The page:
256 The result of the function is the number of 32-bit units placed into the output
257 buffer, including the zero terminator if the string was zero-terminated.
258 </P>
259 <br><a name="SEC12" href="#TOC1">SUBJECT STRING OFFSETS</a><br>
260 <P>
261 The lengths and starting offsets of subject strings must be specified in 32-bit
262 data units, and the offsets within subject strings that are returned by the
263 matching functions are in also 32-bit units rather than bytes.
264 </P>
265 <br><a name="SEC13" href="#TOC1">NAMED SUBPATTERNS</a><br>
266 <P>
267 The name-to-number translation table that is maintained for named subpatterns
268 uses 32-bit characters. The <b>pcre32_get_stringtable_entries()</b> function
269 returns the length of each entry in the table as the number of 32-bit data
270 units.
271 </P>
272 <br><a name="SEC14" href="#TOC1">OPTION NAMES</a><br>
273 <P>
274 There are two new general option names, PCRE_UTF32 and PCRE_NO_UTF32_CHECK,
275 which correspond to PCRE_UTF8 and PCRE_NO_UTF8_CHECK in the 8-bit library. In
276 fact, these new options define the same bits in the options word. There is a
277 discussion about the
278 <a href="pcreunicode.html#utf32strings">validity of UTF-32 strings</a>
279 in the
280 <a href="pcreunicode.html"><b>pcreunicode</b></a>
281 page.
282 </P>
283 <P>
284 For the <b>pcre32_config()</b> function there is an option PCRE_CONFIG_UTF32
285 that returns 1 if UTF-32 support is configured, otherwise 0. If this option is
286 given to <b>pcre_config()</b> or <b>pcre16_config()</b>, or if the
287 PCRE_CONFIG_UTF8 or PCRE_CONFIG_UTF16 option is given to <b>pcre32_config()</b>,
288 the result is the PCRE_ERROR_BADOPTION error.
289 </P>
290 <br><a name="SEC15" href="#TOC1">CHARACTER CODES</a><br>
291 <P>
292 In 32-bit mode, when PCRE_UTF32 is not set, character values are treated in the
293 same way as in 8-bit, non UTF-8 mode, except, of course, that they can range
294 from 0 to 0x7fffffff instead of 0 to 0xff. Character types for characters less
295 than 0xff can therefore be influenced by the locale in the same way as before.
296 Characters greater than 0xff have only one case, and no "type" (such as letter
297 or digit).
298 </P>
299 <P>
300 In UTF-32 mode, the character code is Unicode, in the range 0 to 0x10ffff, with
301 the exception of values in the range 0xd800 to 0xdfff because those are
302 "surrogate" values that are ill-formed in UTF-32.
303 </P>
304 <P>
305 A UTF-32 string can indicate its endianness by special code knows as a
306 byte-order mark (BOM). The PCRE functions do not handle this, expecting strings
307 to be in host byte order. A utility function called
308 <b>pcre32_utf32_to_host_byte_order()</b> is provided to help with this (see
309 above).
310 </P>
311 <br><a name="SEC16" href="#TOC1">ERROR NAMES</a><br>
312 <P>
313 The error PCRE_ERROR_BADUTF32 corresponds to its 8-bit counterpart.
314 The error PCRE_ERROR_BADMODE is given when a compiled
315 pattern is passed to a function that processes patterns in the other
316 mode, for example, if a pattern compiled with <b>pcre_compile()</b> is passed to
317 <b>pcre32_exec()</b>.
318 </P>
319 <P>
320 There are new error codes whose names begin with PCRE_UTF32_ERR for invalid
321 UTF-32 strings, corresponding to the PCRE_UTF8_ERR codes for UTF-8 strings that
322 are described in the section entitled
323 <a href="pcreapi.html#badutf8reasons">"Reason codes for invalid UTF-8 strings"</a>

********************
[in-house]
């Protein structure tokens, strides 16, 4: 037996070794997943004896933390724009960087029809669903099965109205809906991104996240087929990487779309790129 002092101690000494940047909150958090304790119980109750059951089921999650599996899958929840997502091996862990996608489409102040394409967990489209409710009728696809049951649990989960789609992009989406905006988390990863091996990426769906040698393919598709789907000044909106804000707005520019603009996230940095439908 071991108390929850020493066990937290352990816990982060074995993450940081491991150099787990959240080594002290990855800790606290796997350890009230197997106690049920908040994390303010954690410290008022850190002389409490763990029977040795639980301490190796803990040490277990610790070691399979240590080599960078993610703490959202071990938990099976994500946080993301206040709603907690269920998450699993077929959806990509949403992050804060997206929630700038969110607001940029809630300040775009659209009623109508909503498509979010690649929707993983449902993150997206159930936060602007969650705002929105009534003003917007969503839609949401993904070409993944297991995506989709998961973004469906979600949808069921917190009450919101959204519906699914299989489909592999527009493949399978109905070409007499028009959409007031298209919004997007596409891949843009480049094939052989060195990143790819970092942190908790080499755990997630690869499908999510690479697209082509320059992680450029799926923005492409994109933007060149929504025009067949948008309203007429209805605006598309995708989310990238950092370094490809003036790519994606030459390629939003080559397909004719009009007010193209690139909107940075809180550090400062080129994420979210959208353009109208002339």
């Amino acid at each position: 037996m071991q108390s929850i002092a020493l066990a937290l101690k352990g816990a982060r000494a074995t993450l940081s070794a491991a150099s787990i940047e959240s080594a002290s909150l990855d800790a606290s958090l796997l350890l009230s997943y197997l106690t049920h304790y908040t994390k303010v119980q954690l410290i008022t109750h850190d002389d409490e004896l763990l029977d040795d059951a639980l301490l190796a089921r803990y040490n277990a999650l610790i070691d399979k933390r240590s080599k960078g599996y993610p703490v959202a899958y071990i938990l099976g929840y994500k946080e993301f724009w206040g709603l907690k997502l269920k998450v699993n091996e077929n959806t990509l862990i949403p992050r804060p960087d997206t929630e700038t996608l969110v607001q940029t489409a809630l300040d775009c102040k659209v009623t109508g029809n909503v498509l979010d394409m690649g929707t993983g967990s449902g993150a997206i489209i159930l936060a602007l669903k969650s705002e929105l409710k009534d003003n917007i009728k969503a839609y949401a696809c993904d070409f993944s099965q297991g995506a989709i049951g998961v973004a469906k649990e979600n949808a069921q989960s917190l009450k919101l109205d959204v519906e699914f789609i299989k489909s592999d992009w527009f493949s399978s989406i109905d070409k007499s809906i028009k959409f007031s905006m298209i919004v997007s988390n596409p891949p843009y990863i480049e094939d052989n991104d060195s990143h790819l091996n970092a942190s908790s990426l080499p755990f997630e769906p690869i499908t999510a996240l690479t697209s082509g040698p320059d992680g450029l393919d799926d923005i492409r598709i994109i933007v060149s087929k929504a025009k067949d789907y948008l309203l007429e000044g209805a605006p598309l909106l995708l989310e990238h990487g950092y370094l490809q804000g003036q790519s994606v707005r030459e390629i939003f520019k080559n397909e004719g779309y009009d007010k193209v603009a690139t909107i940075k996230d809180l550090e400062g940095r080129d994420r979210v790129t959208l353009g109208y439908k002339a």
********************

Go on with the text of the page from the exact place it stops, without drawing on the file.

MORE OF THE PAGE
324 in the main
325 <a href="pcreapi.html"><b>pcreapi</b></a>
326 page. The UTF-32 errors are:
327 <pre>
328 PCRE_UTF32_ERR1 Surrogate character (range from 0xd800 to 0xdfff)
329 PCRE_UTF32_ERR2 Non-character
330 PCRE_UTF32_ERR3 Character &#62; 0x10ffff
331 </PRE>
332 </P>
333 <br><a name="SEC17" href="#TOC1">ERROR TEXTS</a><br>
334 <P>
335 If there is an error while compiling a pattern, the error text that is passed
336 back by <b>pcre32_compile()</b> or <b>pcre32_compile2()</b> is still an 8-bit
337 character string, zero-terminated.
338 </P>
339 <br><a name="SEC18" href="#TOC1">CALLOUTS</a><br>
340 <P>
341 The <i>subject</i> and <i>mark</i> fields in the callout block that is passed to
342 a callout function point to 32-bit vectors.
343 </P>
344 <br><a name="SEC19" href="#TOC1">TESTING</a><br>
345 <P>
346 The <b>pcretest</b> program continues to operate with 8-bit input and output
347 files, but it can be used for testing the 32-bit library. If it is run with the
348 command line option <b>-32</b>, patterns and subject strings are converted from
349 8-bit to 32-bit before being passed to PCRE, and the 32-bit library functions
350 are used instead of the 8-bit ones. Returned 32-bit strings are converted to
351 8-bit for output. If both the 8-bit and the 16-bit libraries were not compiled,
352 <b>pcretest</b> defaults to 32-bit and the <b>-32</b> option is ignored.
353 </P>
354 <P>
355 When PCRE is being built, the <b>RunTest</b> script that is called by "make
356 check" uses the <b>pcretest</b> <b>-C</b> option to discover which of the 8-bit,
357 16-bit and 32-bit libraries has been built, and runs the tests appropriately.
358 </P>
359 <br><a name="SEC20" href="#TOC1">NOT SUPPORTED IN 32-BIT MODE</a><br>
360 <P>
361 Not all the features of the 8-bit library are available with the 32-bit
362 library. The C++ and POSIX wrapper functions support only the 8-bit library,
363 and the <b>pcregrep</b> program is at present 8-bit only.
364 </P>
365 <br><a name="SEC21" href="#TOC1">AUTHOR</a><br>
366 <P>
367 Philip Hazel
368 <br>
369 University Computing Service
370 <br>
371 Cambridge CB2 3QH, England.
372 <br>
373 </P>
374 <br><a name="SEC22" href="#TOC1">REVISION</a><br>
375 <P>
376 Last updated: 12 May 2013
377 <br>
378 Copyright &copy; 1997-2013 University of Cambridge.
379 <br>
380 <p>
381 Return to the <a href="index.html">PCRE index page</a>.
382 </p>